Many distilleries have partnered with other local and drinks producers to:

  • Develop local food and drink trails
  • Supply Irish whiskey as an ingredient to artisan producers of products such as marmalade, chocolate, ice-cream, relishes, etc.
  • Sell other local food and drink produce in their distillery shop

The Irish whiskey industry uses hundreds of thousands of barrels every year, including 270,000 imported from the United States. Under US law, bourbon can only be matured in virgin oak casks that were not previously used for maturation and cannot be used again in bourbon maturation. By taking them and re-using them, sometimes up to three times, the Irish whiskey industry is ensuring a sustainable usage of these wooden casks.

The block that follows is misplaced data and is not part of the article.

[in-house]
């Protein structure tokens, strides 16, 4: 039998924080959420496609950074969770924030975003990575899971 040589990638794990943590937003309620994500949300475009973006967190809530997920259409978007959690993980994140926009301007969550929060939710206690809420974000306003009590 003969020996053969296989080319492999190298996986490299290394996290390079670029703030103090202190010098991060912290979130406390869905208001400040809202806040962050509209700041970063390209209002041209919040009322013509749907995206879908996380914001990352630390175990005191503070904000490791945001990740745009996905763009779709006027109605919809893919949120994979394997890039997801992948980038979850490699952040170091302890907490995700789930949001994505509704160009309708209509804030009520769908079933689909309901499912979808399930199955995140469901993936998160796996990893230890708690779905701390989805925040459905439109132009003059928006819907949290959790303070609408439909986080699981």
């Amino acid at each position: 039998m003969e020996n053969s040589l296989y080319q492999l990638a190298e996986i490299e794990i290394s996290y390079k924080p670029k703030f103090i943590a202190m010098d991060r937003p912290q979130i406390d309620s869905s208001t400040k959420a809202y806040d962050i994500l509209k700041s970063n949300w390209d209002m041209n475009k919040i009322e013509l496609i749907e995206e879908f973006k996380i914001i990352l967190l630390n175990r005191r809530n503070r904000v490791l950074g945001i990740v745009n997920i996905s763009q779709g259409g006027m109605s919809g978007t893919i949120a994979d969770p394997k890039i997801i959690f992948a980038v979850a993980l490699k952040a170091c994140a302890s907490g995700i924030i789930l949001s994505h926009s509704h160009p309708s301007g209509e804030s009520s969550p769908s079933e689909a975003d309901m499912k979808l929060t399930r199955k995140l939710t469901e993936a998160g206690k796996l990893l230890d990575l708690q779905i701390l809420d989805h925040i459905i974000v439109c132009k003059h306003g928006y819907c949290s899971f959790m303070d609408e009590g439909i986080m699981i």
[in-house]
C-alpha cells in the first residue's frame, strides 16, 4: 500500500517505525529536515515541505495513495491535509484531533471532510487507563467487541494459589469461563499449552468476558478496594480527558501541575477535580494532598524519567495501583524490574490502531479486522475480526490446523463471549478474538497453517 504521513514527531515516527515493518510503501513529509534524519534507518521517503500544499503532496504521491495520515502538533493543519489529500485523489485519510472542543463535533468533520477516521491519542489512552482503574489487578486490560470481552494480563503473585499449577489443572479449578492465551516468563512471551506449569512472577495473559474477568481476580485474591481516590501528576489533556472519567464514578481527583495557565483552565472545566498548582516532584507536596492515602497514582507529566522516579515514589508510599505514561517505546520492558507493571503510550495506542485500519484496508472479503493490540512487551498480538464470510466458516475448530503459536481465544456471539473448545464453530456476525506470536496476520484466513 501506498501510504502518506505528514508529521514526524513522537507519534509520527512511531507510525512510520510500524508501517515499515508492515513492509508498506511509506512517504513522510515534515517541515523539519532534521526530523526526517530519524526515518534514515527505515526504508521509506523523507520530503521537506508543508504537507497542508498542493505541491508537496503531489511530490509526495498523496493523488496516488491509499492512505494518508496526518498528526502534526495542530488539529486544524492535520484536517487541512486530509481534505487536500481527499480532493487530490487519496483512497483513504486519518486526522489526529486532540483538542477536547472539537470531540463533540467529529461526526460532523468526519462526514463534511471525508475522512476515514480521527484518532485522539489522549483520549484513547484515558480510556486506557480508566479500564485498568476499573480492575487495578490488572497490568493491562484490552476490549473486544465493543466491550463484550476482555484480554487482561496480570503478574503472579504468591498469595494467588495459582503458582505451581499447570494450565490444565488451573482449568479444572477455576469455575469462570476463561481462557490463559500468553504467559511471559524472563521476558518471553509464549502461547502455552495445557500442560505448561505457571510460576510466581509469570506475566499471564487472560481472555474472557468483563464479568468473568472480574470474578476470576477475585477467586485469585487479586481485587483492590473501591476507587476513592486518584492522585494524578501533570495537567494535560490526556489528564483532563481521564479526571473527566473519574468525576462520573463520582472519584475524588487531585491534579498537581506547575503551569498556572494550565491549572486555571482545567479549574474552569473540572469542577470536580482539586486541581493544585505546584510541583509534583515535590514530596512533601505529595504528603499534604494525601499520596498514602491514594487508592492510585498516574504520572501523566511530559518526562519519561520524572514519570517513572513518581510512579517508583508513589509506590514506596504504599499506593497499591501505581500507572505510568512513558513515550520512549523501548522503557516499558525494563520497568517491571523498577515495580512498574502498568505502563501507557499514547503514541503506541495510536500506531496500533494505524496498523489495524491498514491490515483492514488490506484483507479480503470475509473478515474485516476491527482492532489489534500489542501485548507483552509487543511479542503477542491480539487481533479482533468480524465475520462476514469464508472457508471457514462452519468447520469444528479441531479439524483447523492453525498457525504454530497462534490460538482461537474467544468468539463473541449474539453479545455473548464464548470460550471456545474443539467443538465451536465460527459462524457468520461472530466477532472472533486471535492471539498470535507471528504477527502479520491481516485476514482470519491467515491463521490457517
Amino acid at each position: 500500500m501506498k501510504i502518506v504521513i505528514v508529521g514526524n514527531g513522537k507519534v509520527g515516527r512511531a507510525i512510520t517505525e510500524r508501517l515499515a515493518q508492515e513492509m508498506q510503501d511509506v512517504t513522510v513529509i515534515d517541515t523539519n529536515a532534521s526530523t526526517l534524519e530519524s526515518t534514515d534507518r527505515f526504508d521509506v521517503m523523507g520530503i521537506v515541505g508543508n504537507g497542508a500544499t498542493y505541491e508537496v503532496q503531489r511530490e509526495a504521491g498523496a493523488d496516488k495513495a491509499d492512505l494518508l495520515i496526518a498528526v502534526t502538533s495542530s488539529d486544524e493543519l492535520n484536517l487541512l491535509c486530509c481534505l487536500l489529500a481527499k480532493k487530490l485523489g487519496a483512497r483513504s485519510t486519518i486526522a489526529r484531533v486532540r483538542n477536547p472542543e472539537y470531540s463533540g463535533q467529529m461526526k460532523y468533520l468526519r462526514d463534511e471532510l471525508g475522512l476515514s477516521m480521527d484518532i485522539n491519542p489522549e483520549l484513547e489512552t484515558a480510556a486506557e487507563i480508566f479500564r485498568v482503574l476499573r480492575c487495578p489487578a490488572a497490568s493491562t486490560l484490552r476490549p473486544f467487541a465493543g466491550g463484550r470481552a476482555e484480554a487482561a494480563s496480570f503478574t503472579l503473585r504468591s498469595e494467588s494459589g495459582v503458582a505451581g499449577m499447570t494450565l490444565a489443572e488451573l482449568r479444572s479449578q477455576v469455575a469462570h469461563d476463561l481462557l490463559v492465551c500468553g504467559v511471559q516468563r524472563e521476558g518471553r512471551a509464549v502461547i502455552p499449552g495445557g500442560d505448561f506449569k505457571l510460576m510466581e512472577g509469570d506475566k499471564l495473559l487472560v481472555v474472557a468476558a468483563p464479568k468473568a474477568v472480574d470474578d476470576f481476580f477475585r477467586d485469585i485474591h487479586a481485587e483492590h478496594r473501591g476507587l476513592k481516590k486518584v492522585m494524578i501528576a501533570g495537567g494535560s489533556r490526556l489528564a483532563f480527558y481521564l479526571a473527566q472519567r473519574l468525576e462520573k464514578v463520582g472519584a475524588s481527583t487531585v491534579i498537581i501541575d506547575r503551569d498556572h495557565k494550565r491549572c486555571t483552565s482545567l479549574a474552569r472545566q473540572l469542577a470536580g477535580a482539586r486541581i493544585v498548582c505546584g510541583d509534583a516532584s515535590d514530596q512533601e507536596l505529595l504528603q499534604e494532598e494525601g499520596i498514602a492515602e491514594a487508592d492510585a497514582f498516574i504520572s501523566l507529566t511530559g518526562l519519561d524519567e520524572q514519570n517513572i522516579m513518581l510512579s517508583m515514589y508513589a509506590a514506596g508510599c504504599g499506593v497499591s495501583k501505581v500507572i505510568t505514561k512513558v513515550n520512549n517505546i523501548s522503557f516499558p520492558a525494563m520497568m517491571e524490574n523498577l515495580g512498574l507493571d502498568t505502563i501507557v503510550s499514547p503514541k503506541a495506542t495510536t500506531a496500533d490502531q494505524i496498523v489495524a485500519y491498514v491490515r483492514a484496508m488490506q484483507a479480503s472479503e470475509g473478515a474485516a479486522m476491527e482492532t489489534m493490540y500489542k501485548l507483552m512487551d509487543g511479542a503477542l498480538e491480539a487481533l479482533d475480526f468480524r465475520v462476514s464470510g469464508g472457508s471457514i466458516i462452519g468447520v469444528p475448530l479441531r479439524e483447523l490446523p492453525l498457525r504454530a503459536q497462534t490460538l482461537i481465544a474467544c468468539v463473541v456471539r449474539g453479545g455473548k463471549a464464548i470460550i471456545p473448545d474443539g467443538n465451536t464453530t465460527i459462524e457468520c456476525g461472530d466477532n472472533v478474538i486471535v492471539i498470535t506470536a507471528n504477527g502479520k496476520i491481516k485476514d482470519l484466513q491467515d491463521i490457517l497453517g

The past decade has seen a revival in interest in use of Irish timber for whiskey casks. Glendalough Irish Whiskey have introduced the use of casks made of Wicklow Mountain Oak. To nurture the health of Wicklow’s native oak forests and ensure their future, the trees are felled under a ‘Continuous Cover Forest Management System'. This creates pockets of clearings for planting and nurturing the next generation of oak. The company plant seven oak saplings for every tree felled. To honour the 130-year-old trees, the company have numbered each bottle back to the batch, the cask, and right back to the tree it came from. A neck tag on each bottle directs the consumer to the company website where, upon inputting the number from a bottle, the consumer will see a short, personalized film of the specific tree being felled and the actual cask being coopered. The Midleton Very Rare Dair Ghaelach expressions offer another example of commitment to traceability and the sustainability of Irish oak. Irish Distillers work with individual forest owners who pride themselves on protecting Irish forests for future generations and each bottle of whiskey in the Dair Ghaelach series can be traced back to the specific tree from which the oak cask was made, reinforcing its provenance and standing as a true taste of Ireland.